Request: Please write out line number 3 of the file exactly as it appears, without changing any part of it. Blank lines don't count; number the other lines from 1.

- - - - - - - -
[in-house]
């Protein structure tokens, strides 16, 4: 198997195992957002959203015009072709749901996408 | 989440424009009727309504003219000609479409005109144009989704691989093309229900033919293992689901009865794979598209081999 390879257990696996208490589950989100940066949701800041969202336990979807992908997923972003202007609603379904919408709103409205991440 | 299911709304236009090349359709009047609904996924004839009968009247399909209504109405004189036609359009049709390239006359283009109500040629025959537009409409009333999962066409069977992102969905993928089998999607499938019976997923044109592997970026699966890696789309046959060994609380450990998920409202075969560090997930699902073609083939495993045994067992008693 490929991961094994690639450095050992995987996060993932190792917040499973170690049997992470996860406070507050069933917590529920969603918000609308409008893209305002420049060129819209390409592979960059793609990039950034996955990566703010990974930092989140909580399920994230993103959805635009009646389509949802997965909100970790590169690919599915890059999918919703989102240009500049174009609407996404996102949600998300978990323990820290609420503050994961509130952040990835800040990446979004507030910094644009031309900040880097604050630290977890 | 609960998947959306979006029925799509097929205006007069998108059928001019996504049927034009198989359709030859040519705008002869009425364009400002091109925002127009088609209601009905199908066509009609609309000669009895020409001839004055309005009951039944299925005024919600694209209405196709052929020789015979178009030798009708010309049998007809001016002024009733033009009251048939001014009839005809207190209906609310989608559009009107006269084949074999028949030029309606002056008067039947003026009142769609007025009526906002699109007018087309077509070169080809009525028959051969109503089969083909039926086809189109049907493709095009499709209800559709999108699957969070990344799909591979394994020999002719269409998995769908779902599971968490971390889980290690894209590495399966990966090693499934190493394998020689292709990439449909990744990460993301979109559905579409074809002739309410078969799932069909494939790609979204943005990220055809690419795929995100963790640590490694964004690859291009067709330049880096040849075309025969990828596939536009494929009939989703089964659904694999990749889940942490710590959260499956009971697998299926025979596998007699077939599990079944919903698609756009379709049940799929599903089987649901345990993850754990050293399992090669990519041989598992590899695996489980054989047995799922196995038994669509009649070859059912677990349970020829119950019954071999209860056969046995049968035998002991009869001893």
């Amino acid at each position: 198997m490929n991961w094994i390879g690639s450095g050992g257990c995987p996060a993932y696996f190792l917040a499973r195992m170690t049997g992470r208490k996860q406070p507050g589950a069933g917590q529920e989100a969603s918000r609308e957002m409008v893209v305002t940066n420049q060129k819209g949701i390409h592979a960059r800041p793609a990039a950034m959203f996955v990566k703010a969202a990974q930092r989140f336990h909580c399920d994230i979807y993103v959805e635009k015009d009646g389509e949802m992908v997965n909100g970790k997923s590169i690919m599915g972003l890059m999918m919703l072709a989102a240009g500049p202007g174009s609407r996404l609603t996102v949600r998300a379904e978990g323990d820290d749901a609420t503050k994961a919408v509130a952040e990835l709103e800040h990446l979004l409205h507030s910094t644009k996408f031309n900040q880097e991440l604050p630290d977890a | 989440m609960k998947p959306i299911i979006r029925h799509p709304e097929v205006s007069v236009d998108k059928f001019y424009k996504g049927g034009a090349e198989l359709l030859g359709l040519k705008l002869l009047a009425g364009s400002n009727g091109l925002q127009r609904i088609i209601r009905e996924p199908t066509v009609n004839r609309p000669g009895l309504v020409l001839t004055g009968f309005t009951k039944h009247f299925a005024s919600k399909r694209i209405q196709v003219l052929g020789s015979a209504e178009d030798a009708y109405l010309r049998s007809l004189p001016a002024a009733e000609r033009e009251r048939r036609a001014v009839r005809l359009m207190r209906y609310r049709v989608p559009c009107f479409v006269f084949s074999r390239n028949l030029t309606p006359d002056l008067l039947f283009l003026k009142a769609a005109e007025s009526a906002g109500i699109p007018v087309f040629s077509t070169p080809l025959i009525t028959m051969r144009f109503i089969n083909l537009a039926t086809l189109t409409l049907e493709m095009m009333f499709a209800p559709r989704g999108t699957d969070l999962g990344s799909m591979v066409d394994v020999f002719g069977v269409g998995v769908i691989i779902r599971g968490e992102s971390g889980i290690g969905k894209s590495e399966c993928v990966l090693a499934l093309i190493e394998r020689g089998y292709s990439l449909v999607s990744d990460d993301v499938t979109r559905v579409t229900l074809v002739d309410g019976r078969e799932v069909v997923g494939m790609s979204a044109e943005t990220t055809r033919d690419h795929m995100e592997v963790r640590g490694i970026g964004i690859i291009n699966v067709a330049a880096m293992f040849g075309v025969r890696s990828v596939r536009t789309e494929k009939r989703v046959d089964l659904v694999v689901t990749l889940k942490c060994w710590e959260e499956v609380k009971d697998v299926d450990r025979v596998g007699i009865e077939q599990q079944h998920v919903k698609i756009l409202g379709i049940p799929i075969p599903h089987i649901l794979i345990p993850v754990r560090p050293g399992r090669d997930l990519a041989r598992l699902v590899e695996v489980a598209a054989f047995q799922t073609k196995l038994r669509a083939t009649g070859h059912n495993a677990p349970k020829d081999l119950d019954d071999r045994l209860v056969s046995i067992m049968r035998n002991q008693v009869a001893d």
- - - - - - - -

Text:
């Amino acid at each position: 198997m490929n991961w094994i390879g690639s450095g050992g257990c995987p996060a993932y696996f190792l917040a499973r195992m170690t049997g992470r208490k996860q406070p507050g589950a069933g917590q529920e989100a969603s918000r609308e957002m409008v893209v305002t940066n420049q060129k819209g949701i390409h592979a960059r800041p793609a990039a950034m959203f996955v990566k703010a969202a990974q930092r989140f336990h909580c399920d994230i979807y993103v959805e635009k015009d009646g389509e949802m992908v997965n909100g970790k997923s590169i690919m599915g972003l890059m999918m919703l072709a989102a240009g500049p202007g174009s609407r996404l609603t996102v949600r998300a379904e978990g323990d820290d749901a609420t503050k994961a919408v509130a952040e990835l709103e800040h990446l979004l409205h507030s910094t644009k996408f031309n900040q880097e991440l604050p630290d977890a | 989440m609960k998947p959306i299911i979006r029925h799509p709304e097929v205006s007069v236009d998108k059928f001019y424009k996504g049927g034009a090349e198989l359709l030859g359709l040519k705008l002869l009047a009425g364009s400002n009727g091109l925002q127009r609904i088609i209601r009905e996924p199908t066509v009609n004839r609309p000669g009895l309504v020409l001839t004055g009968f309005t009951k039944h009247f299925a005024s919600k399909r694209i209405q196709v003219l052929g020789s015979a209504e178009d030798a009708y109405l010309r049998s007809l004189p001016a002024a009733e000609r033009e009251r048939r036609a001014v009839r005809l359009m207190r209906y609310r049709v989608p559009c009107f479409v006269f084949s074999r390239n028949l030029t309606p006359d002056l008067l039947f283009l003026k009142a769609a005109e007025s009526a906002g109500i699109p007018v087309f040629s077509t070169p080809l025959i009525t028959m051969r144009f109503i089969n083909l537009a039926t086809l189109t409409l049907e493709m095009m009333f499709a209800p559709r989704g999108t699957d969070l999962g990344s799909m591979v066409d394994v020999f002719g069977v269409g998995v769908i691989i779902r599971g968490e992102s971390g889980i290690g969905k894209s590495e399966c993928v990966l090693a499934l093309i190493e394998r020689g089998y292709s990439l449909v999607s990744d990460d993301v499938t979109r559905v579409t229900l074809v002739d309410g019976r078969e799932v069909v997923g494939m790609s979204a044109e943005t990220t055809r033919d690419h795929m995100e592997v963790r640590g490694i970026g964004i690859i291009n699966v067709a330049a880096m293992f040849g075309v025969r890696s990828v596939r536009t789309e494929k009939r989703v046959d089964l659904v694999v689901t990749l889940k942490c060994w710590e959260e499956v609380k009971d697998v299926d450990r025979v596998g007699i009865e077939q599990q079944h998920v919903k698609i756009l409202g379709i049940p799929i075969p599903h089987i649901l794979i345990p993850v754990r560090p050293g399992r090669d997930l990519a041989r598992l699902v590899e695996v489980a598209a054989f047995q799922t073609k196995l038994r669509a083939t009649g070859h059912n495993a677990p349970k020829d081999l119950d019954d071999r045994l209860v056969s046995i067992m049968r035998n002991q008693v009869a001893d």